Friday, December 29, 2006

Lead in Ringwood animals

Ten days after reporting how the Bush Administration wants to allow a massive increase in the amount of toxic substances like lead polluters can dispose of without disclosing how they do it, the front page of the Record carried the findings of lead in animals surrounding the Ringwood Superfund Site.

For those unfamiliar with the story of Ringwood, the really short version is that Ford built 6 million cars in Mahwah and dumped millions of gallons of lead paint waste in Upper Ringwood over a 25 year period ending in 1970. The site was one of the first Superfund sites, declared clean, but was relisted this fall after it was discovered the work was nowhere close to complete and Ford's subcontractor apparently misled the EPA about whether or not residents use groundwater (they do, the contractor said they didn't). By all accounts, the pollution is slowly spreading and approaching a point where it could threaten the Wanaque Reservoir, affecting the drinking water of 2.5 million people.

It's catastrophes like this that the Environmental Protection Agency was created to prevent. There are serious and costly effects of unregulated dumping. Over 35 years after the dumping stopped, the community is still dealing with the aftermath. However, the official line from the White House is that rolling back the reporting requirement will save businesses money. Here is the the gist of the new policy the Bush Administration is pushing.

The change would affect annual reports to the Toxics Release Inventory, a
20-year-old database of hazardous chemicals used, stored and released by businesses into the air, land and water.

Under the rule released Monday, companies that use up to 2,000 pounds of such material --chemicals such as asbestos or arsenic -- could file a shorter form that lists the names of chemicals, but not the amounts. Currently, companies that use more than 500 pounds of those chemicals have to report the amounts they use or release.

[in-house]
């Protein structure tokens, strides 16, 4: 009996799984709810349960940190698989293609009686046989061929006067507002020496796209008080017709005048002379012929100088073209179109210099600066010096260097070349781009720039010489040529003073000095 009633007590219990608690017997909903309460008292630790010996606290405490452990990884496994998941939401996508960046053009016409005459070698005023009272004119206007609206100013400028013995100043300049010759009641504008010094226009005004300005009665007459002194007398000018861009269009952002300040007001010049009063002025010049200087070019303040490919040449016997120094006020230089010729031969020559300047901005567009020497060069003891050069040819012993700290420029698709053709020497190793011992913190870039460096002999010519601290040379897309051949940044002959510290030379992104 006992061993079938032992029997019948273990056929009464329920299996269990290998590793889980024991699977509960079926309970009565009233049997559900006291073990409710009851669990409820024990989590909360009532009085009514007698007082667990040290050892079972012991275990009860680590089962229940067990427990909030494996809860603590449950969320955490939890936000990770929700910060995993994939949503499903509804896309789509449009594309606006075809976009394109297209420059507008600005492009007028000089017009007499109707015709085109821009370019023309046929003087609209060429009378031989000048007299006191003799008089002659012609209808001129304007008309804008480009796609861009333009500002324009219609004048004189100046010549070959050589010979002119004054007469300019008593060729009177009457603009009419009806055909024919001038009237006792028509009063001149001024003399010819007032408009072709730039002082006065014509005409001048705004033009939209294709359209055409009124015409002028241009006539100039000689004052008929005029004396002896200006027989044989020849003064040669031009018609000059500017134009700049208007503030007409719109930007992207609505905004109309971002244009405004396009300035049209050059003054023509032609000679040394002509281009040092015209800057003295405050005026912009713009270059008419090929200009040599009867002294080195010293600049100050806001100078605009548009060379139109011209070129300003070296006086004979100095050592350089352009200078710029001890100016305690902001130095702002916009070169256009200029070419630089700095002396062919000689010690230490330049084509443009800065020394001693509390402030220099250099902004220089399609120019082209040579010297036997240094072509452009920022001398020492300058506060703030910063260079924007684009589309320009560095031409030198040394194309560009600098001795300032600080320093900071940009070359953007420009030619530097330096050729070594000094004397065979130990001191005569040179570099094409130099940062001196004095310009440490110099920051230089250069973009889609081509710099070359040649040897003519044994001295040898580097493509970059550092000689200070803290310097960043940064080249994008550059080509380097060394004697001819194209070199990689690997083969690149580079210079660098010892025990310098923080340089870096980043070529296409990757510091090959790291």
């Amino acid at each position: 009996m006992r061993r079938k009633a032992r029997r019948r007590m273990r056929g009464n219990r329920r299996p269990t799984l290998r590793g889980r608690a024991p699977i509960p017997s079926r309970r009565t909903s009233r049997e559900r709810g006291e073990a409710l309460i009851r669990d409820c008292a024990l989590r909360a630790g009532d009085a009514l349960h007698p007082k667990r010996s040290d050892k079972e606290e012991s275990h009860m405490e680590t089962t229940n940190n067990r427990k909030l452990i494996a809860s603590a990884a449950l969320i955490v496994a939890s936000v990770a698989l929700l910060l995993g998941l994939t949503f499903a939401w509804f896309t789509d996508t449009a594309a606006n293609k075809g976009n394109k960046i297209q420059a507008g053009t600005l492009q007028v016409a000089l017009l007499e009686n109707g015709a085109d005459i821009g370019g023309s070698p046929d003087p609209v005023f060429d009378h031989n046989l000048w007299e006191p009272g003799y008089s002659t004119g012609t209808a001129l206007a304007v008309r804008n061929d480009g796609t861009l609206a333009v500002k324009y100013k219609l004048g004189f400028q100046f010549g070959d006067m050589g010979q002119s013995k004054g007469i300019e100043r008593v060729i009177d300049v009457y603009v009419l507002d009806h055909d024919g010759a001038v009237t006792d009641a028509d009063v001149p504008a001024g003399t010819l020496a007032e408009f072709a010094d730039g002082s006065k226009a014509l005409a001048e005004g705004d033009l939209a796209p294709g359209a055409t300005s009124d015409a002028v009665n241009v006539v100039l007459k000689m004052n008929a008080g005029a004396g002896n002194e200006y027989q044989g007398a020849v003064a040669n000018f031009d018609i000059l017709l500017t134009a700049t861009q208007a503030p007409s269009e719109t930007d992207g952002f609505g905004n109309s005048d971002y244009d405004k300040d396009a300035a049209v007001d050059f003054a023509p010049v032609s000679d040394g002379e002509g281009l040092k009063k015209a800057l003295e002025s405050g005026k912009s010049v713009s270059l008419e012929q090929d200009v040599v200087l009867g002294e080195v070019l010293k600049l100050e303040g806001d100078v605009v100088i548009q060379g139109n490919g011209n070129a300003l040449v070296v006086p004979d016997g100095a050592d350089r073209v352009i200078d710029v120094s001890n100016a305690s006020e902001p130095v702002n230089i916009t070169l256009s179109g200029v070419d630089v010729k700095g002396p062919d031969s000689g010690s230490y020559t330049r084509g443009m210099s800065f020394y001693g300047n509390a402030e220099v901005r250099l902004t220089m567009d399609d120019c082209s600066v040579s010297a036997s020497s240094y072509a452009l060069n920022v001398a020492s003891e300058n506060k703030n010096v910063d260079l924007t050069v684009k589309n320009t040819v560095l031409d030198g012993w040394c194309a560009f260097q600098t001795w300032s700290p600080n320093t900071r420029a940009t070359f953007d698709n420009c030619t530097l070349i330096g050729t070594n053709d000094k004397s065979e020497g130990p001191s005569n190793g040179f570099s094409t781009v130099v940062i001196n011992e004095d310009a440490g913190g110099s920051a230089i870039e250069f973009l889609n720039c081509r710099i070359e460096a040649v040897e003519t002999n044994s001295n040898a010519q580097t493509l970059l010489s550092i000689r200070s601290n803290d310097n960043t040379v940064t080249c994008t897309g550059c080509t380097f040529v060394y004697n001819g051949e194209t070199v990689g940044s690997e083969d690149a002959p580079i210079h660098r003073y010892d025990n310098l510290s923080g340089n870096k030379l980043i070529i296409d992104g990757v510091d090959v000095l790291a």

For the most dangerous compounds -- highly toxic materials such as mercury or lead that persist in the environment -- the threshold for reporting details would be raised from 10 or 100 pounds to 500.

Basically, what they're proposing is that over 25 years one company can dispose of roughly 12,500 pounds of lead without telling how they did it. This will be a boom for the illegal dumping business, and have potentially disastrous effects on the areas where the dumping occurs. In Ringwood, lead in the small animals was found as high as 292 parts per million. The FDA safety level for lead in candy consumed by children is 0.1 parts per million. Once again, from the Record:

Even in small amounts, lead can harm the nervous system, kidneys and red blood
cell production and can affect reproduction and development, federal health
advisories warn.

Fortunately, several members of Congress have already signaled their opposition to this move and vowed to fight it. I haven't read a statement from Garrett about the proposed rollback, but I have got to hold out hope he'll fight like hell to prevent another Ringwood.

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